"Done?" José asked, making me jump.

"Done. May God have mercy on them."

José laughed. "Haha, they're going to need his help to get out of this."

His help no. Mine. As soon as José was out the door I resumed taking my office to pieces, hurriedly searching this time not for the stamp but for the national telephone directory. I found it tucked under the desk, covered in a thin layer of dust. Fortunately, it was still in date. I licked my fingers and started flicking through the pages searching for the right number. If I could reach them before José and his men arrived maybe, just maybe, they would have a chance to run. And they had to run. If they tried to stand and fight they would be massacred, of nothing was I more certain. José had many personality faults, but he was the most thorough person I had ever known, he made sure no one escaped him. Besides, he would have his team with him, the most terrifying group of people imaginable. I swear some of them killed for pleasure. Continuing to skim through the book at an incredible rate, I reached into my pocket and pulled out my cell phone. Landlines, especially government landlines, are far too easily traced. Eventually I found the number, and began tapping it in. The first time I did it wrong, and began cursing myself loudly.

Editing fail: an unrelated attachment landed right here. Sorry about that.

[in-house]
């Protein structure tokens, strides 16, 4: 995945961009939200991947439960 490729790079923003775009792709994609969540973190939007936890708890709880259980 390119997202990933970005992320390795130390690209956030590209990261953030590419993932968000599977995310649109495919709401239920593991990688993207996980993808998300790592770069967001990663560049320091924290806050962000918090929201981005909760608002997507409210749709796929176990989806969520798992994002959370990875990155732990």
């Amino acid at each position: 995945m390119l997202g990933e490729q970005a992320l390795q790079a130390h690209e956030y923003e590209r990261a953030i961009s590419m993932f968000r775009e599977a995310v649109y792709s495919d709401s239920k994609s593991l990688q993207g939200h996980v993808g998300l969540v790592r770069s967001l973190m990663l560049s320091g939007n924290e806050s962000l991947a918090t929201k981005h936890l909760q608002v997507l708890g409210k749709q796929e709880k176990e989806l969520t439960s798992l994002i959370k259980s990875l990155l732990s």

Taking a deep breath, I got ready to try again. If I was going to do this, I had to do it properly. Lives depended on it. This time I slowly, deliberately typed in each number, double checking each one was correct. Satisfied that it was the right number, I closed my eyes, held my breath, and pressed "dial". As I listened to the apathetic, electronic ring of the dialling tone, part of me was screaming inside "what are you doing? Hang up now and save yourself!" It was so tempting to just hit the cancel button; I had to fight to keep my finger off it. To my racing mind, time moved unbearably slowly. The seconds seemed to drag into agonizing minutes, the cold fear in my spine rose up and seized the back of my head.

At last someone answered. My nerve had held. Just.

"Hello, who is it?" said the voice on the other end of the line. It was a man, and he seemed blissfully unaware of what was about to hit him, like the fattest lamb in the field.